Coronavirus/COVID-19 and cyber crime – information and guidance

All information given here is taken from “Advisory: COVID-19 exploited by malicious cyber actors” – a joint advisory from the United Kingdom’s National Cyber Security Centre (NCSC) and the United States Department of Homeland Security (DHS) Cybersecurity and Infrastructure Security Agency (CISA). A link to the full document is provided at the end of the article

An increasing number of cyber criminals are exploiting the current COVID-19 pandemic for their own objectives. In the UK, the National Cyber Security Centre (NCSC) has detected more UK government branded scams relating to COVID-19 than any other subject

Summary of attacks

Cyber criminals are using the COVID-19 pandemic for commercial gain, deploying a variety of ransomware and other malware. They will often masquerade as trusted entities (such as local councils or the Government) and their activity includes using coronavirus-themed phishing messages or malicious applications.

Mitigating the risk

Following the NCSC advice set out below should help mitigate the risk to individuals and families from malicious cyber activity related to both COVID-19 and other themes

Phishing guidance for individuals

The NCSC’s suspicious email guidance (https://www.ncsc.gov.uk/guidance/suspicious-email-actions) explains what to do if you’ve already clicked on a potentially malicious email, attachment or link. It provides advice on who to contact if your account or device has been compromised and some of the mitigation steps you can take (such as changing your passwords). It also offers NCSC’s top tips for spotting a phishing email:

Authority – Is the sender claiming to be from someone official (like your bank, doctor, a solicitor, government department)? Criminals often pretend to be important people or organisations to trick you into doing what they want.

Urgency – Are you told you have a limited time to respond (like in 24 hours or immediately)? Criminals often threaten you with fines or other negative consequences.

Emotion – Does the message make you panic, fearful, hopeful or curious? Criminals often use threatening language, make false claims of support, or tease you into wanting to find out more.

Scarcity – Is the message offering something in short supply (like concert tickets, money or a cure for medical conditions)? Fear of missing out on a good deal or opportunity can make you respond quickly.

How these attacks work

Cyber criminals take advantage of human traits such as curiosity and concern around the coronavirus pandemic in order to persuade potential victims to click on a link, download an app, or open a file/email attachment that may lead to a phishing website or the downloading of malware (including ransomware)

Some examples:

  • A malicious Android app purports to provide a real-time coronavirus outbreak tracker but instead attempts to trick the user into providing administrative access to install ‘CovidLock’ ransomware on their device.
  • An email subject lines contain COVID-19 related phrases such as ‘Coronavirus Update’ or ‘2019-nCov: Coronavirus outbreak in your city (Emergency)’ – this email then contain malicious files or links which users are encouraged to download or follow.
  • An SMS (text) message purporting to be from ‘COVID’ and ‘UKGOV,’ (see figure 1) includes a link directly to a phishing site (see figure 2). Historically, SMS phishing has often used financial incentives, including government payments and rebates (such as a tax rebate) as part of the lure. Coronavirus-related phishing continues this financial theme, particularly in light of the economic impact of the epidemic and governments’ employment and financial support packages.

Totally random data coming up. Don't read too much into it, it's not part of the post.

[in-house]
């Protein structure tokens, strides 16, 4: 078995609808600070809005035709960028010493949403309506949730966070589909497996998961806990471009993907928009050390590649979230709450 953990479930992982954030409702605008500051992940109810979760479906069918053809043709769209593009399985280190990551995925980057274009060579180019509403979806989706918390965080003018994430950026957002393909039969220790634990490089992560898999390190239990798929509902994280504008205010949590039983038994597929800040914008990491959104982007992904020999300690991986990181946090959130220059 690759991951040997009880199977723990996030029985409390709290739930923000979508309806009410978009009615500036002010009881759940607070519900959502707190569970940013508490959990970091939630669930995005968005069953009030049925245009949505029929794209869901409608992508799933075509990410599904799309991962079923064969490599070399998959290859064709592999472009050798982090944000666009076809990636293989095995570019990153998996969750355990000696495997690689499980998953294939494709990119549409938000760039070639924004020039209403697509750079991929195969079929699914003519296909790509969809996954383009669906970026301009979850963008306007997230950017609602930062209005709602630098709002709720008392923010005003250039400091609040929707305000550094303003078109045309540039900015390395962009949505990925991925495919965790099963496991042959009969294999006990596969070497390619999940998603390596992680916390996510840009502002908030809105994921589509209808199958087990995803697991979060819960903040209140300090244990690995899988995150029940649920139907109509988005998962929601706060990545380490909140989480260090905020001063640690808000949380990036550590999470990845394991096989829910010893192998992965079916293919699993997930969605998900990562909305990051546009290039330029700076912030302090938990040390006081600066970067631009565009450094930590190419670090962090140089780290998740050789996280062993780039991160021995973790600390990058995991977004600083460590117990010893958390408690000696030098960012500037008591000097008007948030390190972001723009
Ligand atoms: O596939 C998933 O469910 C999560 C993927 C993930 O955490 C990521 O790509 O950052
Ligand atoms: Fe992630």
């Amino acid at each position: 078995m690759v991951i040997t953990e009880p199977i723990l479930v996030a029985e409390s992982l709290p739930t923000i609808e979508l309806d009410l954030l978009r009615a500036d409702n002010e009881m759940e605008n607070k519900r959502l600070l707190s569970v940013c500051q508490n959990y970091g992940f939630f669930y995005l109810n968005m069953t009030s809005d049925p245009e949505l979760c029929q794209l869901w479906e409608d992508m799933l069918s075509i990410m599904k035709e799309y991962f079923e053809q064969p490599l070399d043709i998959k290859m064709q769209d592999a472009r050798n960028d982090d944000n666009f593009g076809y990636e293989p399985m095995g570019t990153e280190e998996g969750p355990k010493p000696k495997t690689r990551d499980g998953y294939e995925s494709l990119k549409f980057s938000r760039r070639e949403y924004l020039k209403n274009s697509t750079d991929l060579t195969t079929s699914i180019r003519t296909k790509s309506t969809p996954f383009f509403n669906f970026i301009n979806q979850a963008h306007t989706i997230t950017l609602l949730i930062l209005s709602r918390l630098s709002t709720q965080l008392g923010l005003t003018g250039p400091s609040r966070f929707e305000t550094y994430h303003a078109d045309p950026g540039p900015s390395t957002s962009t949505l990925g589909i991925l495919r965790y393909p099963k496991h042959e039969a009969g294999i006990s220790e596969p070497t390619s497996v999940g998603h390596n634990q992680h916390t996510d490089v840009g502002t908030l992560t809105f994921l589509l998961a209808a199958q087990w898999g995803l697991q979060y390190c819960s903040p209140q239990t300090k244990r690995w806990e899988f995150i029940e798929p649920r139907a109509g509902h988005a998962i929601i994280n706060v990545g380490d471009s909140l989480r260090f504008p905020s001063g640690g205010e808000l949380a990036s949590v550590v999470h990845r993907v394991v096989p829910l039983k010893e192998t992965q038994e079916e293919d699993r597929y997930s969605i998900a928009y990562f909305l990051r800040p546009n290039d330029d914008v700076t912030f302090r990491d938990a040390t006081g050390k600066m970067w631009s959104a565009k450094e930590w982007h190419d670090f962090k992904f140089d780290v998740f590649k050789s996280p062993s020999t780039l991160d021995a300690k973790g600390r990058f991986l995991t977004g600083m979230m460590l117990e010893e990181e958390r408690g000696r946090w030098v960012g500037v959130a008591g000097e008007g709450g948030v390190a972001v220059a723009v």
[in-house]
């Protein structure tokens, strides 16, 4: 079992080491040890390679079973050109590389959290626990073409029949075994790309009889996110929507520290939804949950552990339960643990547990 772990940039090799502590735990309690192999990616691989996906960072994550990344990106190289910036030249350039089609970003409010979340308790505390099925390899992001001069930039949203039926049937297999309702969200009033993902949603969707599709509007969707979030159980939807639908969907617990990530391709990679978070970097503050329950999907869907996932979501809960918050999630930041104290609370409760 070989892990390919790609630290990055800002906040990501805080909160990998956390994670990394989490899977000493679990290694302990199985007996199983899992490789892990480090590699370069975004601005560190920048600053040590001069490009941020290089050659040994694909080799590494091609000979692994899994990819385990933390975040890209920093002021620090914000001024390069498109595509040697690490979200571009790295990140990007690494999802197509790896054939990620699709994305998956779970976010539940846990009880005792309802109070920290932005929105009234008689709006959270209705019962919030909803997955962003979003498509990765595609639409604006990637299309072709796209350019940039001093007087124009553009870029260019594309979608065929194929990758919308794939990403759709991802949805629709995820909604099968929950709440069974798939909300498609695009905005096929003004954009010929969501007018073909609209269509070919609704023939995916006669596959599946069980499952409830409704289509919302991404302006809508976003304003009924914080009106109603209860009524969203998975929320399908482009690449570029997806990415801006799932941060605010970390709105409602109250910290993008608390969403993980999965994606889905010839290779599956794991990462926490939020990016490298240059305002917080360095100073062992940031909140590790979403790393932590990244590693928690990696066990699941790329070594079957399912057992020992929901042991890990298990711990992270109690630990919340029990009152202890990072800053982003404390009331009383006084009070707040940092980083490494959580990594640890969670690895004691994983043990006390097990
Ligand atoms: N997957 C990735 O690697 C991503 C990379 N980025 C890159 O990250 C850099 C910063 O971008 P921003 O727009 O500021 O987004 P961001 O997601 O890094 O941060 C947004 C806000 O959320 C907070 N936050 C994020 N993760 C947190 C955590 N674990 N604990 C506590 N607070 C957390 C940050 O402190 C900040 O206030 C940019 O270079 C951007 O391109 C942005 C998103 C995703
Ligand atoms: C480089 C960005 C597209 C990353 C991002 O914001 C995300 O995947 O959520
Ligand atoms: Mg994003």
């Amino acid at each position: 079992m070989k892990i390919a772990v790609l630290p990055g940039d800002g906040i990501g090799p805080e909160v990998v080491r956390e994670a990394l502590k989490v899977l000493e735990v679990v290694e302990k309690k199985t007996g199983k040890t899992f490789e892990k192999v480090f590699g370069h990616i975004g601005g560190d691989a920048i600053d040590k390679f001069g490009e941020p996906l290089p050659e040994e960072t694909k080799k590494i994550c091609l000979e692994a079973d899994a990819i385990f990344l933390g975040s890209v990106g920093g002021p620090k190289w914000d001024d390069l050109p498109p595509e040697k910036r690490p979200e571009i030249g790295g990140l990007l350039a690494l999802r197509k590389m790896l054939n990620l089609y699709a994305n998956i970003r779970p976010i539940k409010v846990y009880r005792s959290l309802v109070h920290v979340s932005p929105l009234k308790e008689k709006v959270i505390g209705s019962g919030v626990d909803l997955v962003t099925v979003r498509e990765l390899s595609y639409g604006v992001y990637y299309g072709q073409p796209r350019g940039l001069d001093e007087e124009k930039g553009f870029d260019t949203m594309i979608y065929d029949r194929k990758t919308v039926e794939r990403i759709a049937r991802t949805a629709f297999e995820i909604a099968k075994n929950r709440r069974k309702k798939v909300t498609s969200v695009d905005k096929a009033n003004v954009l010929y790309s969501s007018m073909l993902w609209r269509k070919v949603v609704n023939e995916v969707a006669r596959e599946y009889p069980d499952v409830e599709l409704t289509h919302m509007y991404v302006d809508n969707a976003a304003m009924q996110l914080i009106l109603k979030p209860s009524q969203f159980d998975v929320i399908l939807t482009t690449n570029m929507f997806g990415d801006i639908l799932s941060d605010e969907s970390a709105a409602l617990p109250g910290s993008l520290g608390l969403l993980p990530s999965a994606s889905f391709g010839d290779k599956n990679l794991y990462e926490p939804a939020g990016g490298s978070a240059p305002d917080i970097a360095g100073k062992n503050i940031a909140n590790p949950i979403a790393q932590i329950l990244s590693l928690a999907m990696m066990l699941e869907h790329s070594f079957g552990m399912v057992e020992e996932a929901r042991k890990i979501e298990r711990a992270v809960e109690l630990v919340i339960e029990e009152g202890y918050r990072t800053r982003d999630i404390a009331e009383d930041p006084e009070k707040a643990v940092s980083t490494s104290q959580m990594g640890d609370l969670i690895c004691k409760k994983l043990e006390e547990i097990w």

Figure 1: UK Government themed SMS phishing email

Figure 1: UK Government themed SMS phishing email

Figure 2: UK Government themed phishing page

Figure 2: UK Government themed phishing page

As this example demonstrates, malicious messages can and often do arrive by methods other than email. In addition to SMS, possible channels include WhatsApp and other messaging services. Malicious cyber actors are likely to continue using financial themes in their phishing campaigns. Specifically, it is likely that they will use new government compensation schemes responding to COVID-19 as themes in phishing campaigns.

To create the impression of authenticity, these people may spoof (fake) sender information in an email or message to make it appear to come from a trustworthy source, such as the World Health Organization (WHO), Government, or an individual with ‘Dr.’ in their title.

In several examples, these criminals send phishing emails that contain links to a fake email login page. Other examples purport to be from an organisation’s human resources (HR) department and advise the employee to open the attachment.

Malicious file attachments containing malware payloads may be named with coronavirus or COVID-19 related themes, such as “President discusses budget savings due to coronavirus with Cabinet.rtf.”

Conclusion

Malicious cyber actors (another name for cyber criminals, due to the “act” they put on to impersonate official senders and websites) are continually adjusting their tactics to take advantage of new situations, and the COVID-19 pandemic is no exception. Malicious cyber actors are using the high appetite for COVID-19 related information as an opportunity to deliver malware and ransomware and to steal user credentials. Individuals and organisations should remain vigilant. For genuine information about the virus, please use trusted resources such as:

Download “Advisory: COVID-19 exploited by malicious cyber actors” PDF below:

Final Joint Advisory COVID-19 exploited by malicious cyber actors v3.pdf [pdf] 598KB

Post taken from Platform Housing, with their permission/

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